"Diasporic Blackness: The Life and Times of Arturo Alfonso Schomburg" by Vanessa K. Valdes
In New York, many know of the Harlem, New York-based Schomburg Center for Research in Black Culture. What some may not know, however, is that the man whose collection was bought by the New Public Library was actually of Puerto Rican descent. Arturo Alfonso Schomburg was a Borica-born historian, writer and activist who helped raise awareness about the contributions of Black Latin Americans and Black Americans to the larger society. Diasporic Blackness, a biography by Vanessa K. Valdes, gives a more in-depth look at the childhood and adolescence that inspired Schomburg to start his collection.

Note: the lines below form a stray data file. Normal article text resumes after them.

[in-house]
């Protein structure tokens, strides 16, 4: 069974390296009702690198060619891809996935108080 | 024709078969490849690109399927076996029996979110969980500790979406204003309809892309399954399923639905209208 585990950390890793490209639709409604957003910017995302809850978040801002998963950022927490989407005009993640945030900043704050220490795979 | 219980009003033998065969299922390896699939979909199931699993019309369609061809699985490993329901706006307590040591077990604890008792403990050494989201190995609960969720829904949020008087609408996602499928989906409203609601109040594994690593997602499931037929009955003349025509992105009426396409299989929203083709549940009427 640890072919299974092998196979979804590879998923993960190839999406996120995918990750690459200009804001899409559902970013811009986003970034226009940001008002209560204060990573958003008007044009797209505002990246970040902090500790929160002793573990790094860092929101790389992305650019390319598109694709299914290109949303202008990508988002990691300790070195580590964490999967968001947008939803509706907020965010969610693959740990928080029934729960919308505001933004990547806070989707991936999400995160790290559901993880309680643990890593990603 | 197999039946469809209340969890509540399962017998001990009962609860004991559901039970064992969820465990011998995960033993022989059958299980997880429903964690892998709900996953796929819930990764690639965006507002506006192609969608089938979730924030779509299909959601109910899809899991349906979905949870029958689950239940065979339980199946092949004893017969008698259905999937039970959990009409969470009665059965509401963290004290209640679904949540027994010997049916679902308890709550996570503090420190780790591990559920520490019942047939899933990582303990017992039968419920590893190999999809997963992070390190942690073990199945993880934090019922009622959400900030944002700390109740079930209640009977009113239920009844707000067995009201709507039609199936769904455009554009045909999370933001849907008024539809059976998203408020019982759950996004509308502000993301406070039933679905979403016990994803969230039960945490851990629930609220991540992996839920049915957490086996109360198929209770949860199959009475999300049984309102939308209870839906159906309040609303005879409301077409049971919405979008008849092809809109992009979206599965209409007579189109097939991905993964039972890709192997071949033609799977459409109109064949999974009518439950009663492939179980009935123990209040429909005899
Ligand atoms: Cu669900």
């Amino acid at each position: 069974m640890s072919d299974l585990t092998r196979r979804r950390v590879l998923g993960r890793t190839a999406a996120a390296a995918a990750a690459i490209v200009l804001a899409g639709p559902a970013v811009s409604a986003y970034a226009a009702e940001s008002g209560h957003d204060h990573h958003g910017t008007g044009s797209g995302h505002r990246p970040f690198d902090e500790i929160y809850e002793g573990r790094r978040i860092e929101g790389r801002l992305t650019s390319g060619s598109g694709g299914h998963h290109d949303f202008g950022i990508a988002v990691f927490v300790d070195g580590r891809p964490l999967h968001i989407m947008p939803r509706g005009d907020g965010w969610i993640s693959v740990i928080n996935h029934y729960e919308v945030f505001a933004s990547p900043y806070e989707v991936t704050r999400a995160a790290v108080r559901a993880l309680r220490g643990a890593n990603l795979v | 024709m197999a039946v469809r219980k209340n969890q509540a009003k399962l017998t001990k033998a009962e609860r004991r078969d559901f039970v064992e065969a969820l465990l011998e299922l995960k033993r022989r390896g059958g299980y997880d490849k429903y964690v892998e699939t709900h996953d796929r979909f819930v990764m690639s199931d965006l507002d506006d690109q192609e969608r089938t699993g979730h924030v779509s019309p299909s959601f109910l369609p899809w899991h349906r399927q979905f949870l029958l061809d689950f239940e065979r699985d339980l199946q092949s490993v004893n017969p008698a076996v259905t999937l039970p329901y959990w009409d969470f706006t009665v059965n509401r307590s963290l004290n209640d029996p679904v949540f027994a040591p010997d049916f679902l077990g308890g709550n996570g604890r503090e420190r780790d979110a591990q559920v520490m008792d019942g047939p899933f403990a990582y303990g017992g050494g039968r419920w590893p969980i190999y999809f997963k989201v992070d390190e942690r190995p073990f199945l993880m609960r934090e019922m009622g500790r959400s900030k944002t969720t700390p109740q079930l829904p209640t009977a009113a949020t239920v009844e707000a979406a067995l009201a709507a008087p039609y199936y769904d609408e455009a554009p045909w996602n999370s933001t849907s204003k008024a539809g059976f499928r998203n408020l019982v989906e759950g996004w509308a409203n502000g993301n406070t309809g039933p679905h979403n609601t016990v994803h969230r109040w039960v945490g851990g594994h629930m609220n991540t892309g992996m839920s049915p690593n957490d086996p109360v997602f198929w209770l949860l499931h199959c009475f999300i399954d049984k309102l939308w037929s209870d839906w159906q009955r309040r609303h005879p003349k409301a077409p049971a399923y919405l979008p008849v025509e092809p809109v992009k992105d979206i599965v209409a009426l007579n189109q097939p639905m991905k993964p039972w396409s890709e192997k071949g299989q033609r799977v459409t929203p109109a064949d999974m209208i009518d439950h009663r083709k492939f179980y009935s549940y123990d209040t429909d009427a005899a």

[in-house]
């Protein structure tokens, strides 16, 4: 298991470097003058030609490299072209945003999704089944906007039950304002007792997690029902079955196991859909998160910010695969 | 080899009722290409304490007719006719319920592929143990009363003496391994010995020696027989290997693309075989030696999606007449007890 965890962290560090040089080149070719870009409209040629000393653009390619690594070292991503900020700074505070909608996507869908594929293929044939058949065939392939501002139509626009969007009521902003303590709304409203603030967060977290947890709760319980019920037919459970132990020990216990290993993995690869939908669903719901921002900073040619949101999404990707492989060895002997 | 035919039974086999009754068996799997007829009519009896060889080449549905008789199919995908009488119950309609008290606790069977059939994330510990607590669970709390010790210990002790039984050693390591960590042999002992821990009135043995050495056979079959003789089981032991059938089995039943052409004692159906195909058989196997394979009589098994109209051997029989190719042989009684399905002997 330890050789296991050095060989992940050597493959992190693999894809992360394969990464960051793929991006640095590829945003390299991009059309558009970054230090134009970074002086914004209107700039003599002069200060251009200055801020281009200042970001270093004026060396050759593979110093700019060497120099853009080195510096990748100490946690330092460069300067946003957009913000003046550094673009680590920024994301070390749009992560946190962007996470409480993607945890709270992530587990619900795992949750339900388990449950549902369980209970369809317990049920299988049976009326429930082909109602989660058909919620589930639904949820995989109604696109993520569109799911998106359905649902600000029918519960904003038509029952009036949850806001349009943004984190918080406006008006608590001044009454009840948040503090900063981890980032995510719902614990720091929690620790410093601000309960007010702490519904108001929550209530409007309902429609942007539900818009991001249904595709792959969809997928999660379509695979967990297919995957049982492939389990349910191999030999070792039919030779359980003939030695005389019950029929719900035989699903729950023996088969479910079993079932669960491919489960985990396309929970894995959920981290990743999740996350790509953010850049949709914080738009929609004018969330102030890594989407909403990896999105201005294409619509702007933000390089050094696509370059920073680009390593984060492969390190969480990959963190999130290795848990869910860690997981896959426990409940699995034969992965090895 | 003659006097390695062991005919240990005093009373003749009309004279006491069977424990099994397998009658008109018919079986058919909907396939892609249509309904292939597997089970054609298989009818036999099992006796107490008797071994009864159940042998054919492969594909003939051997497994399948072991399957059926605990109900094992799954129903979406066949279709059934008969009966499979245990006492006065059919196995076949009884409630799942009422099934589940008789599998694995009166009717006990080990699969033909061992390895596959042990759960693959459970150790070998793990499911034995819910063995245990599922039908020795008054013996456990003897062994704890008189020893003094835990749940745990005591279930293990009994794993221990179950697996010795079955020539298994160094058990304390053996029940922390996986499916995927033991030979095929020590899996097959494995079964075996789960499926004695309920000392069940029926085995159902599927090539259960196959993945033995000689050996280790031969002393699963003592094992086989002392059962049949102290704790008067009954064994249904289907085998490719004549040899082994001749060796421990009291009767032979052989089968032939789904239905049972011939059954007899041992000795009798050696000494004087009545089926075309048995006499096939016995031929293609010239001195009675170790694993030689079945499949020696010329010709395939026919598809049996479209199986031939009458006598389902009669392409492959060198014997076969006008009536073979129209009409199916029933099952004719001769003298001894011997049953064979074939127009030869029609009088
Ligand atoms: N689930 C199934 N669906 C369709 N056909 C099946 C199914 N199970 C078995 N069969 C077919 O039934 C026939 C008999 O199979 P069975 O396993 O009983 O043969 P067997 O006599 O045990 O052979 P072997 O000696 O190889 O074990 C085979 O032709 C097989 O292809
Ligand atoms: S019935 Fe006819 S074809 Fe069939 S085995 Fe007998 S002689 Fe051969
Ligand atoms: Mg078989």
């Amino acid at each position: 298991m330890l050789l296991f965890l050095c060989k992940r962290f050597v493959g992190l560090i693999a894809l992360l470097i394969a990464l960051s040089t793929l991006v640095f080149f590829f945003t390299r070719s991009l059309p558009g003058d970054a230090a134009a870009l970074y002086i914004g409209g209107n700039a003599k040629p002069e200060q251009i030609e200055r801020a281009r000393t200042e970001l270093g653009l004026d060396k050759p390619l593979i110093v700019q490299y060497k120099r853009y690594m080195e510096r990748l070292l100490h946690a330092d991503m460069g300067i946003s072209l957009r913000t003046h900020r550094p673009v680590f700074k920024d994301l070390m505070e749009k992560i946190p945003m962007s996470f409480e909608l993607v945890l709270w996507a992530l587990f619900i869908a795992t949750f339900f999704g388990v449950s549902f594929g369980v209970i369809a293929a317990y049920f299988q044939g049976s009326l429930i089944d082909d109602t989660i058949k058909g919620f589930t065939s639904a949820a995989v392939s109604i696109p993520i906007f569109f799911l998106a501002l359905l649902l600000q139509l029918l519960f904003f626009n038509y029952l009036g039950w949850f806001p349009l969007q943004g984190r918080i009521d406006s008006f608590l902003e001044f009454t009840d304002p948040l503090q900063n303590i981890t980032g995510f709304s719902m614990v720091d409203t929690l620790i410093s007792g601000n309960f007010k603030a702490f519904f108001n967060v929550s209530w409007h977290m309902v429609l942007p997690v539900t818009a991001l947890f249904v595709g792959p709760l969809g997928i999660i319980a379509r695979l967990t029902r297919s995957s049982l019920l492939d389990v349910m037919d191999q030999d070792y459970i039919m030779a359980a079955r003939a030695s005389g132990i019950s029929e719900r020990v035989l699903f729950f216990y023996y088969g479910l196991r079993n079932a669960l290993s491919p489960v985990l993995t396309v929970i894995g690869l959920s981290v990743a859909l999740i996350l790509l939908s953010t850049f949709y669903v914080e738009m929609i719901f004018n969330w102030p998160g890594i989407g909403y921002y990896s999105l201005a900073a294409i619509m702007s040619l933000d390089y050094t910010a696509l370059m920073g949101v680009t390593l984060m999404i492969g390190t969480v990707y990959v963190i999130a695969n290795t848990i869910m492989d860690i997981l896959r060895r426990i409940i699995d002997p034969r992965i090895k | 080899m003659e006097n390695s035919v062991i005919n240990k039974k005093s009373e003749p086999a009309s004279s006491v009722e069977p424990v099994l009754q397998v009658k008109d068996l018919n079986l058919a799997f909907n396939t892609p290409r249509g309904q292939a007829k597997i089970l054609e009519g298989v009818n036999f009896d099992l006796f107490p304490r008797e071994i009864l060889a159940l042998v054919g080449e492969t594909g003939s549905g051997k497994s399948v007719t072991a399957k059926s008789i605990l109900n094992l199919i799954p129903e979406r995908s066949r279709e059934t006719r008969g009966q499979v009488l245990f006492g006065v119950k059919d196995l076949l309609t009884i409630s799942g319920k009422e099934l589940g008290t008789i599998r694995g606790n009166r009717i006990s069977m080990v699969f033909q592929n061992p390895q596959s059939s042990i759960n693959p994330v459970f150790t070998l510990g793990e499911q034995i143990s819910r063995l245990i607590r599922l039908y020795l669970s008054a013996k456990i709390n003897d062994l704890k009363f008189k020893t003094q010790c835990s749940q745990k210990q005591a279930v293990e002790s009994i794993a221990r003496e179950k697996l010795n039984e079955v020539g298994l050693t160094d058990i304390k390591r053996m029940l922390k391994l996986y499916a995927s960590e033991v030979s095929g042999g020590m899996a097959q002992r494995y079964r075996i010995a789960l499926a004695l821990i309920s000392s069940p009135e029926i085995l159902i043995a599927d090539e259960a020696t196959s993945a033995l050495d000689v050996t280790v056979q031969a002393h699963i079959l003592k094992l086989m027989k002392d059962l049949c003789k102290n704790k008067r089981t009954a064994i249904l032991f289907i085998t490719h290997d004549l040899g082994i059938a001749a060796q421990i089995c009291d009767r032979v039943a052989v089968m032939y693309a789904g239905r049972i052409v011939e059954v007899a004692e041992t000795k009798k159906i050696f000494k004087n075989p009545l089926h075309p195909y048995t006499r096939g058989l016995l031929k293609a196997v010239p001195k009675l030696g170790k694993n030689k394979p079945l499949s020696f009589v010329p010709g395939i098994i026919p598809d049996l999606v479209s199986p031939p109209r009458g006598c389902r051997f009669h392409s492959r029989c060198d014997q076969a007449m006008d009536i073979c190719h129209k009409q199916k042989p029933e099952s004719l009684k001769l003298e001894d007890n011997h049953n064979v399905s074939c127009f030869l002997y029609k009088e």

"Jean-Michel Basquiat" by Eric Fretz
Jean-Michel Basquiat’s crown motif has become an easily recognizable symbol in popular culture. The late New York artist of both Haitian and Puerto Rican descent died at 27 years old of a heroin overdose. He left behind countless paintings and notebooks that have been exhibited in galleries and museums worldwide. In this biography by Eric Fretz, the author documents Basquiat’s childhood as well as his rise through the New York art scene.
"Mama's Girl" by Veronica Chambers